It is so closely our neighbor and the heritage of many a dear friend or co-worker and yet for all the grandeur of its landscape and culture, we fear it. The elegant architecture of old Europe, the ancient temples of early civilization lay shrouded from our view, withheld from inspiring our curious minds by a wall of violence and corruption.
Mexico. So near and yet so far.
A short while ago, my husband was nevertheless charged with traveling to Mexico City. There is always a thread of trepidation when a loved one goes so far away. This time it was no mere thread. Yet, it also proved to be one of the most fascinating and deeply moving explorations his business trips have afforded him so far.
Exploring a locale during a business trip is always a fast and furtive thing, but a connection need only take a moment. A brief stop at a cultural souvenir shop becomes a story, a glimpse into the magic of days gone by when humanity first began weaving a world of culture and technology around itself from…well in this case, an aloe plant more properly known as agave.
Set aside the image you have of the aloe plant that grew on you mother’s window sill with its tidy little pot and meet the version the ancient peoples of Central and South America knew. As tall as the man who is our guide and then again that wide, these plants produce a flower stalk as tall as a telephone pole. They are impressive, rather dangerous looking plants.
The man begins his story.
See here how much this one simple plant gave those ancient peoples, how clever they were to find uses for every part.
He slices off a leaf tip. With two neat snicks of his knife he trims the two corners off the base of the triangle. A couple scrapes of his thumbnail lift the filmy coating off each side of the leaf. He grips the film and strips the film away. It comes off as a sheet. A sheet of writing paper.
See here the paper the native people used for their records. Feel the texture almost like plastic. Here it curls as it dries, but opens once more when moistened.
Our guide pulls his knife carefully around the thick leaf just below its blackened tip. With a twist and a yank he pulls the needle free and with it comes the fibrous threads.
See here how each leaf provides the women with a needle already strung with thread. This black needle hardens as it dries to become a sharp awl. Or if the seamstress wishes to use a different tool, she can trim the fibers and use them as individual threads.
Now he draws us closer to peer into the heart of the plant where the flower stalk has been removed. Again he pulls out his knife and scrapes the sides of the hollow. The plant oozes forth its juices into the cup of its heart.
See here how the plant provides nourishment, this sweet agave nectar. And the nectar, we ferment for this milky-white beverage, pulque, whose sour tang offers sustaining energy.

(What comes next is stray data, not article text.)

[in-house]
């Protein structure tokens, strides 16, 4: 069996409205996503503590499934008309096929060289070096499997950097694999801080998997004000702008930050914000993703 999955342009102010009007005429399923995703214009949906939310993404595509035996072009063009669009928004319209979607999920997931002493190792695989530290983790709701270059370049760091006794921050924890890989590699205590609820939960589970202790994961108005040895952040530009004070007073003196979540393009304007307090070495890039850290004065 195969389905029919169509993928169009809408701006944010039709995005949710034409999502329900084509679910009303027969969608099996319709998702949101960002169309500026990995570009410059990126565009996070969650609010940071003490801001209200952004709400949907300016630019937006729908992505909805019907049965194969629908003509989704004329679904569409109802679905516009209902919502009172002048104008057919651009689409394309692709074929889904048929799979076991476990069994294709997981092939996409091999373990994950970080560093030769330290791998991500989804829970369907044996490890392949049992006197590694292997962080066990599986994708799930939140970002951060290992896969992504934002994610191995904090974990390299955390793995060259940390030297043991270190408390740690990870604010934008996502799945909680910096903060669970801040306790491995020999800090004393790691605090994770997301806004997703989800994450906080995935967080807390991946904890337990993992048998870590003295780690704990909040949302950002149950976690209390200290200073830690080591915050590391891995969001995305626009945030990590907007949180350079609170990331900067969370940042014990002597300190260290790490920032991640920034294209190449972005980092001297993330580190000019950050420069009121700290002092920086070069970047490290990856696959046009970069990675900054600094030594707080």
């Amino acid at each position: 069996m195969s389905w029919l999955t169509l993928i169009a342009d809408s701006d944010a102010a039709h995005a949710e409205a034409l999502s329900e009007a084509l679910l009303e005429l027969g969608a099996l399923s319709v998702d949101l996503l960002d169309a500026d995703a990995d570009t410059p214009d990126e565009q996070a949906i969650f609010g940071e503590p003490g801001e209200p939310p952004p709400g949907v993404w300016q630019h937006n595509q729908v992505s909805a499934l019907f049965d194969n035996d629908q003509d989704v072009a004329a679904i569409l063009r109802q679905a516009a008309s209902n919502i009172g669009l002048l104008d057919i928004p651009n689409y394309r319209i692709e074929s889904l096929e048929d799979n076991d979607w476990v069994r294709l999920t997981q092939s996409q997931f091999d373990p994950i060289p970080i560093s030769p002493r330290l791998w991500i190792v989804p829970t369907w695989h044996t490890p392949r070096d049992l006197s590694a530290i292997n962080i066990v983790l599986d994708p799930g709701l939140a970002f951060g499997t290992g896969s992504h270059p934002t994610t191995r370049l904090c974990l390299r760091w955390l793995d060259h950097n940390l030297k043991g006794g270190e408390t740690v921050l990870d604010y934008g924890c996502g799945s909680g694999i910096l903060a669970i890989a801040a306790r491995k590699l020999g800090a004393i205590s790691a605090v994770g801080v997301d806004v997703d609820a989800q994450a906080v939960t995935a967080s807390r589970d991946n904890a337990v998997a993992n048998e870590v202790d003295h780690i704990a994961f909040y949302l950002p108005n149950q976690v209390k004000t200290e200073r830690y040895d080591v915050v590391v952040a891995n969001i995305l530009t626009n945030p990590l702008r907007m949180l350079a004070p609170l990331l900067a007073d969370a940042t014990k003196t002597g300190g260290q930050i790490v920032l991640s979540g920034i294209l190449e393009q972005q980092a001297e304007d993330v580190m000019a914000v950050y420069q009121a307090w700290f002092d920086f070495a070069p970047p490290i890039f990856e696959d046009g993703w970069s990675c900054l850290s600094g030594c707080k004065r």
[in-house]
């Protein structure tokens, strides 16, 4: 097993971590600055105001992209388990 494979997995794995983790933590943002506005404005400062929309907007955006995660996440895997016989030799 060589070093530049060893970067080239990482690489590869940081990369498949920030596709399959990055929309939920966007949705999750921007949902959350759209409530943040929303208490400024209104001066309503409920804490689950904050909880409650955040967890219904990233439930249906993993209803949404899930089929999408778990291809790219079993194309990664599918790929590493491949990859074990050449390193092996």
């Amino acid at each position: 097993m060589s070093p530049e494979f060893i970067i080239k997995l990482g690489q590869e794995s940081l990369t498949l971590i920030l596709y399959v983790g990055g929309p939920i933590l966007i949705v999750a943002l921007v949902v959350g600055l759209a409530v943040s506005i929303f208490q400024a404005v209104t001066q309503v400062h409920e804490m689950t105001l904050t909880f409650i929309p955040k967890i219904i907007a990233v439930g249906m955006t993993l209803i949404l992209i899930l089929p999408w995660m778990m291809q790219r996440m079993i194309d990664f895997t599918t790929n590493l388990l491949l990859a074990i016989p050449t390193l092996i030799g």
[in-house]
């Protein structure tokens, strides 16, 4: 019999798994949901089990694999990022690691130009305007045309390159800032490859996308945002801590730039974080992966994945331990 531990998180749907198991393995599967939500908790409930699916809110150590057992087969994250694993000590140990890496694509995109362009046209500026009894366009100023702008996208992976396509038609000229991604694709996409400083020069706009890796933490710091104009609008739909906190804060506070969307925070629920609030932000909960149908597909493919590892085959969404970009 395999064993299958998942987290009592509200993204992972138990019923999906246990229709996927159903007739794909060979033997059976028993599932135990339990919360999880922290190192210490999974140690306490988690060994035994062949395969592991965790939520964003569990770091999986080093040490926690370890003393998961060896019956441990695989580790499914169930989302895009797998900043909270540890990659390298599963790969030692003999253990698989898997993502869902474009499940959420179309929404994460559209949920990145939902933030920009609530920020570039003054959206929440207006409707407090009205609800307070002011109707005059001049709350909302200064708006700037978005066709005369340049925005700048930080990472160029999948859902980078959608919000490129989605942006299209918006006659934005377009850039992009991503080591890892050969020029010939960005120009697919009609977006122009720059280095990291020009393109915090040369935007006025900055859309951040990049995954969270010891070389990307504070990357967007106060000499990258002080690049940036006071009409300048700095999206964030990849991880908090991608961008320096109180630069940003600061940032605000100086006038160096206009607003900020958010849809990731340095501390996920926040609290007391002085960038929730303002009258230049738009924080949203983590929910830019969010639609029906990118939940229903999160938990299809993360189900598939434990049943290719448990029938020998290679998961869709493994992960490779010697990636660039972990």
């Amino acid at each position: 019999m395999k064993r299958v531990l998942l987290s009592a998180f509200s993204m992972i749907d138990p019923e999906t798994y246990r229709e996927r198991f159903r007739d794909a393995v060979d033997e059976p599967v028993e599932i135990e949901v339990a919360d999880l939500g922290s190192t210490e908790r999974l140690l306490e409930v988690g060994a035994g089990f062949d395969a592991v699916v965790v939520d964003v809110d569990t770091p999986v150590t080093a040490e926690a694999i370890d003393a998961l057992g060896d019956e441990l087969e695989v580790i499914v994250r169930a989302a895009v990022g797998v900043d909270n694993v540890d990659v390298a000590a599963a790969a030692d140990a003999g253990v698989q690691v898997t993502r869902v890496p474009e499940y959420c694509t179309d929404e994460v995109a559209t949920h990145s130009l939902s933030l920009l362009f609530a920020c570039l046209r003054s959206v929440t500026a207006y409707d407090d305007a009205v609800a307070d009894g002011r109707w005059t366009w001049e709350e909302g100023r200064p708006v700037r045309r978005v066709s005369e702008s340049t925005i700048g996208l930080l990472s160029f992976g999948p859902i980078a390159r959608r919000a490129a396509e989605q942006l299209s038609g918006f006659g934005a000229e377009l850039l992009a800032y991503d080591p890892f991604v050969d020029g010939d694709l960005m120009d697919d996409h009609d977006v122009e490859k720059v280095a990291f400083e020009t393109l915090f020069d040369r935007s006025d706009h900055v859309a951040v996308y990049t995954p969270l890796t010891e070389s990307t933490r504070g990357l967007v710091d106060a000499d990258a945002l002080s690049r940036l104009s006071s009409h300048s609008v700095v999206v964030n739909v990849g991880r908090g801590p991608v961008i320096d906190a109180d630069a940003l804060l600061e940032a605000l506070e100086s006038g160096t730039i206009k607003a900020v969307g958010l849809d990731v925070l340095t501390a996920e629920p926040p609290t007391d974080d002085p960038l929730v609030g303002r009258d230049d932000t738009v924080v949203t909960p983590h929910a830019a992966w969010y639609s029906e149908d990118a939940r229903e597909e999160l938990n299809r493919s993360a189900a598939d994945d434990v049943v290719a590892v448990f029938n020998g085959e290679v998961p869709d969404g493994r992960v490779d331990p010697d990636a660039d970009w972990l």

How clever were the minds of the early peoples to discover these uses and so many more for just one plant. We marvel at the impossibilities of the pyramids and the palaces, the great roads and the aquaducts, but it is innovations of the everyman that make the story intimate, make us wonder, had we encountered this harsh plant in the desert, if we would have been so clever ourselves.
And so my husband walks into the shop to learn yet more stories of gold-flecked obsidian and of looms and of the shaping of silver into works of art, all tales he would never have heard of a creative and hard-working people hidden behind a veil of violence.
So much taken away from the world by a selfish few.
So Spake Me…
My husband met so many kind and generous people during his brief stay in Mexico City. With personal tours on their own time, associates showed him the wonders of their city with understandable pride. The photos he brought back were beautiful.
One associate claimed that Mexico simply had a bad marketing department. The violence occurred primarily to the north. Nothing ever happened in their part of Mexico City. This has a ring of logic to it. There are parts of L.A. I wouldn’t stroll with my children.
But if, within my small circle, I hear of one person’s co-worker being kidnapped at gunpoint and another person’s co-worker being carjacked by policemen, perhaps logic does not offer as much comfort as it should.
My aunt and uncle participated in an RV caravan through Mexico nearly a decade ago. They spoke of the beauty of the landscape dotted with more ancient ruins than one might realize, of startling poverty, of teenagers searching their RV with machine guns at the state borders. They said it was an amazing trip. They also
said they wouldn’t do it again these days.
So will I experience that trepidation the next time my husband is sent to visit that client? Probably. But I will also know that the proper precautions can mitigate most of the danger. (After all did not one of my small circle get mugged in downtown Portlandfor not taking the proper precautions?) And I will wish for him another moving and fascinating whirlwind tour due to the generosity of his new Mexican friends.
And thank you to them for keeping my husband safe.
The Story of Place